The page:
There is an English proverb suggesting that necessity is the mother of invention. In the case of Mike Dooley, it was his mother’s necessity that drove his team’s invention. In the above interview, Dooley, CEO/Co-Founder of Labrador Systems, Inc., talks about the indoor robot that was inspired by his aging mom’s desire to not rely on others for everyday tasks.
This veteran of consumer robotic devices, such as iRobot vacuum cleaners, created the Labrador Retriever to do exactly what the name implies. As seen in the video, the Labrador Retriever can fetch drinks from a specially outfitted refrigerator or items from specially designed trays and bring them to the person that needs an extra hand.
It is not just to help people aging-in-place, but anyone who needs a free hand. Dooley cites the example of a woman with multiple sclerosis who can continue to use her arm-powered wheelchair, while the Labrador Retriever carries her food or laundry. Another use case is for those who have temporary needs, such as those who are on crutches.
Dooley indicates that they are looking at the Labrador Retriever as a service model with a price point in the $100 to $150 per month range. Although more expensive than its carpet-cleaning, drone cousins, this is an order of magnitude less expensive than the larger robots used in commercial operations.
Dooley makes the point that this helper will not replace but will be more of an augmentation of the human caregiver. In institutional settings, this could mean faster response to a patient’s request for a glass of water, for instance.
Institutions Need and Want the Retriever’s Help #
And institutions are getting on board, as evidenced by the November 3rd, 2022 announcement of the Retriever Pro version of their hardware. Their press release lists eight different organizations that will be receiving these units.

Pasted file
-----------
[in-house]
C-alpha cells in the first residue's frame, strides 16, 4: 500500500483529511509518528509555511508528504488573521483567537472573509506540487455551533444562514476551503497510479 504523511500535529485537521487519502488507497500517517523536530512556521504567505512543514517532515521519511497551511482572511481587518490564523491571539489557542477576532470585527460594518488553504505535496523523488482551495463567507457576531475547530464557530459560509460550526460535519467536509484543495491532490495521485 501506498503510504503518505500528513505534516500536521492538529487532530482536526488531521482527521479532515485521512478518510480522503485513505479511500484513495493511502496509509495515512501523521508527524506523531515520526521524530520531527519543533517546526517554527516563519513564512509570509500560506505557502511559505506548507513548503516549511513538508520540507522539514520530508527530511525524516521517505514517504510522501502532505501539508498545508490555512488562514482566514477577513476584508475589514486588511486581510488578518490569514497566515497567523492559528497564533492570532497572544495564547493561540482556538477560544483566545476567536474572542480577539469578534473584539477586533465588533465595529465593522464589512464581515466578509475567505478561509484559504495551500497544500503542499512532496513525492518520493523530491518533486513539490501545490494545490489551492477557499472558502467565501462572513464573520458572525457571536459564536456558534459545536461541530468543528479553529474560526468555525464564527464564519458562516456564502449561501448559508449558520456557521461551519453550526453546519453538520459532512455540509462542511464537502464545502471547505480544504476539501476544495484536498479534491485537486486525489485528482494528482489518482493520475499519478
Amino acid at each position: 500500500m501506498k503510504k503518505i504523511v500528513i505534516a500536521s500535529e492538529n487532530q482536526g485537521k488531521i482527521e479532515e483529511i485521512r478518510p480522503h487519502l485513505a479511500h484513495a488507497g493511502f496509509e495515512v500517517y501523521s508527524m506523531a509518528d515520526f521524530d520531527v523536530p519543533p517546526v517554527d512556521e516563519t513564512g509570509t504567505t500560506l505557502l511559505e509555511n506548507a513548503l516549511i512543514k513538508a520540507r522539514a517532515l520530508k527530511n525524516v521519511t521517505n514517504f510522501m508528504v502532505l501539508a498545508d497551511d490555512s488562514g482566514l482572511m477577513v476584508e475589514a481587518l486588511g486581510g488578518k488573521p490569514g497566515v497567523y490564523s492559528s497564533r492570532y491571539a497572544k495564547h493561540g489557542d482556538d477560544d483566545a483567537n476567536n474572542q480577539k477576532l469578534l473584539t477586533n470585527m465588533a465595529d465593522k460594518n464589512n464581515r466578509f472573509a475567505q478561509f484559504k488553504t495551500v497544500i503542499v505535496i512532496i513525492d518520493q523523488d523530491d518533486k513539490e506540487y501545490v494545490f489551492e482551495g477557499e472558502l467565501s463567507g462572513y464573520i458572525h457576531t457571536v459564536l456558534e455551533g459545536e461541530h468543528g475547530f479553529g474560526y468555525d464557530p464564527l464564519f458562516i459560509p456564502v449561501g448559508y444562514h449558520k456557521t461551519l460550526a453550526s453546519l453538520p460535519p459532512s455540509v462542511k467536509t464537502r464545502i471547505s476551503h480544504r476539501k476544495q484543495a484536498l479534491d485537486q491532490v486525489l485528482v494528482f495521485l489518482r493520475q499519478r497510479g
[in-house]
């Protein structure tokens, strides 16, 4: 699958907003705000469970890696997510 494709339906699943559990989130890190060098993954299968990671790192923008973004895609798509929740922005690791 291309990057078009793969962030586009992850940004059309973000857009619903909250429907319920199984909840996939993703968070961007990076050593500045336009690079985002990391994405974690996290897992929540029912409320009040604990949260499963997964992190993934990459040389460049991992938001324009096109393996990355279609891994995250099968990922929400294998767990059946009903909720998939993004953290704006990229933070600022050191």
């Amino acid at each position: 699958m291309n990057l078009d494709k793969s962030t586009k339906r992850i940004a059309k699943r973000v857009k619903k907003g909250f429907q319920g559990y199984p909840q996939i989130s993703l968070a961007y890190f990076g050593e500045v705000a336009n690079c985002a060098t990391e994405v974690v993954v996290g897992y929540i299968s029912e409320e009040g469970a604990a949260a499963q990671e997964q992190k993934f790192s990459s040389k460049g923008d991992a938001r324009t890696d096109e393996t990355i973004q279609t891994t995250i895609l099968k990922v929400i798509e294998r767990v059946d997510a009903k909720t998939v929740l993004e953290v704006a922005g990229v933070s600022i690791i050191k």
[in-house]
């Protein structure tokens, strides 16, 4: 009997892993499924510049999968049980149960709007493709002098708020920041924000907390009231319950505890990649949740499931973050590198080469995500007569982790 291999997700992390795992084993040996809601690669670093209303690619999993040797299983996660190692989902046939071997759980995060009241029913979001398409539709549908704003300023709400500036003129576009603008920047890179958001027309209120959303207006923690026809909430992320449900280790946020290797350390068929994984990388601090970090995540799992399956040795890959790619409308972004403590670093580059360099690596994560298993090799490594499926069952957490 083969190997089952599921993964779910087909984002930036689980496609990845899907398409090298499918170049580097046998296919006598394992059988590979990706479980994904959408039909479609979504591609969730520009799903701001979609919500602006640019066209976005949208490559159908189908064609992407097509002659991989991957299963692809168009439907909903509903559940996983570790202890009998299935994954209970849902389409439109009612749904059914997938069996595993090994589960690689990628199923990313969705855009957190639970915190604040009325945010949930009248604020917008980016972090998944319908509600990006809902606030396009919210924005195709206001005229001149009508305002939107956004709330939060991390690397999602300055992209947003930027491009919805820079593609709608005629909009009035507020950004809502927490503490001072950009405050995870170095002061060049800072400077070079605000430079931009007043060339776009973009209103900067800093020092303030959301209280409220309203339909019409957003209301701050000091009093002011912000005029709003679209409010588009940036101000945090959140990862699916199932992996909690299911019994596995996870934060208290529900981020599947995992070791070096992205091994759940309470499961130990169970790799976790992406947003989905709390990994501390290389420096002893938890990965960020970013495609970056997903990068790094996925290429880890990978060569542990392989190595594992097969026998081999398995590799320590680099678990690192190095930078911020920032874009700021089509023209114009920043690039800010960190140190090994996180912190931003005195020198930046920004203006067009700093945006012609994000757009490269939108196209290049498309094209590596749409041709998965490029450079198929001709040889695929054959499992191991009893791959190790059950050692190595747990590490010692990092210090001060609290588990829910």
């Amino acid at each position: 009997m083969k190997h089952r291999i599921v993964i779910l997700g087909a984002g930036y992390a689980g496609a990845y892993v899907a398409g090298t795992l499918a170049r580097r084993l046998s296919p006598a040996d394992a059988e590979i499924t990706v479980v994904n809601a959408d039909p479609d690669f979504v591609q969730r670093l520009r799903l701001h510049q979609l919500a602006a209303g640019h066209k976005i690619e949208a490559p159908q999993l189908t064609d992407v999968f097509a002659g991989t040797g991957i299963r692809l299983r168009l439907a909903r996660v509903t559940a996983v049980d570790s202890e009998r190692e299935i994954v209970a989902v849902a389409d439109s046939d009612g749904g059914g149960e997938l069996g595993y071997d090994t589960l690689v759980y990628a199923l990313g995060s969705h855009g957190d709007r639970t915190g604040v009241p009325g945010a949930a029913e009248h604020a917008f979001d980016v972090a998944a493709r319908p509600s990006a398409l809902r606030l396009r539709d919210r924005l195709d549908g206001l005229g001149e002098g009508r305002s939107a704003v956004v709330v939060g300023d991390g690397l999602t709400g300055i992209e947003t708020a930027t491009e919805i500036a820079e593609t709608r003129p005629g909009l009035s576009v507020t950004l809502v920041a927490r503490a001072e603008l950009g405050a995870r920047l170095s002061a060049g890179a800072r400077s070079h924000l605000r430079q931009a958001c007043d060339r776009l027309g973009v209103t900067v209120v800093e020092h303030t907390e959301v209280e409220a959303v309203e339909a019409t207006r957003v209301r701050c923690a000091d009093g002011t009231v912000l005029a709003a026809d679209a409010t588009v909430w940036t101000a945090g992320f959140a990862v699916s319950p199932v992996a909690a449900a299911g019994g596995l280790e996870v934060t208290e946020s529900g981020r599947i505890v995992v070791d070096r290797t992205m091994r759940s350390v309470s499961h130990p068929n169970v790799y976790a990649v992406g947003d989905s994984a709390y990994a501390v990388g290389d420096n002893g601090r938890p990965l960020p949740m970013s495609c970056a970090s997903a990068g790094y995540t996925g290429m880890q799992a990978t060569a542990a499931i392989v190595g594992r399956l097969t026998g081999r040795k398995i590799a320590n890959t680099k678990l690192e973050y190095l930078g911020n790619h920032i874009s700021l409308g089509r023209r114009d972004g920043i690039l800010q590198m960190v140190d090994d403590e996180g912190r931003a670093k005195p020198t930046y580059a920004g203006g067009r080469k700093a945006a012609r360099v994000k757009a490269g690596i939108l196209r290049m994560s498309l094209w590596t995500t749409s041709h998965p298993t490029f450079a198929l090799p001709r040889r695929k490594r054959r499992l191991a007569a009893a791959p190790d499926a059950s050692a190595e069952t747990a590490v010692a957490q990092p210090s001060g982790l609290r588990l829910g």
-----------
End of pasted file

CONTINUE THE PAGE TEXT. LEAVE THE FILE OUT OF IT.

In a follow-up email, Dooley indicates that with the easing of pandemic restrictions, they were able to start testing with care providers. The strong interest resulting from those deployments spurred a shift in focus in 2022 to that market segment.
“With Covid restrictions easing as we got further into 2022, we were able to start testing with care providers with the pilot robots, which we really had not been able to before. The result was that we saw a really strong response from organizations that provide long term care, including those that provide care into the home.
That led to the Retriever Pro. The Pro will be at a higher monthly price point than what we offered for early consumer reservations and features more support and integration for multi-users, but it’s still more affordable than typical commercial robots. Our added focus with the Pro is really working with our customers to help reduce workload on their caregivers.
We are planning on doing select market tests with consumers as well, but just given the market demand and extreme shortage of caregivers, that will follow the roll-out of the Retriever Pro.
Even with this development, our mission is still about personal 1-on-1 support for individuals. That service model makes us different from other typical commercial robot companies – and gives us different economies of scale. As an example, just with our institutional customers we have reservations for hundreds of robots in a single metropolitan area, which is unprecedented.
We are really excited about how things have progressed on the business side, especially because I still see my mom’s needs in the individuals we’re supporting.”12/16/22 Email from Mike Dooley
The progress that Dooley and his colleagues have made since CES2022 surely must make a mother proud.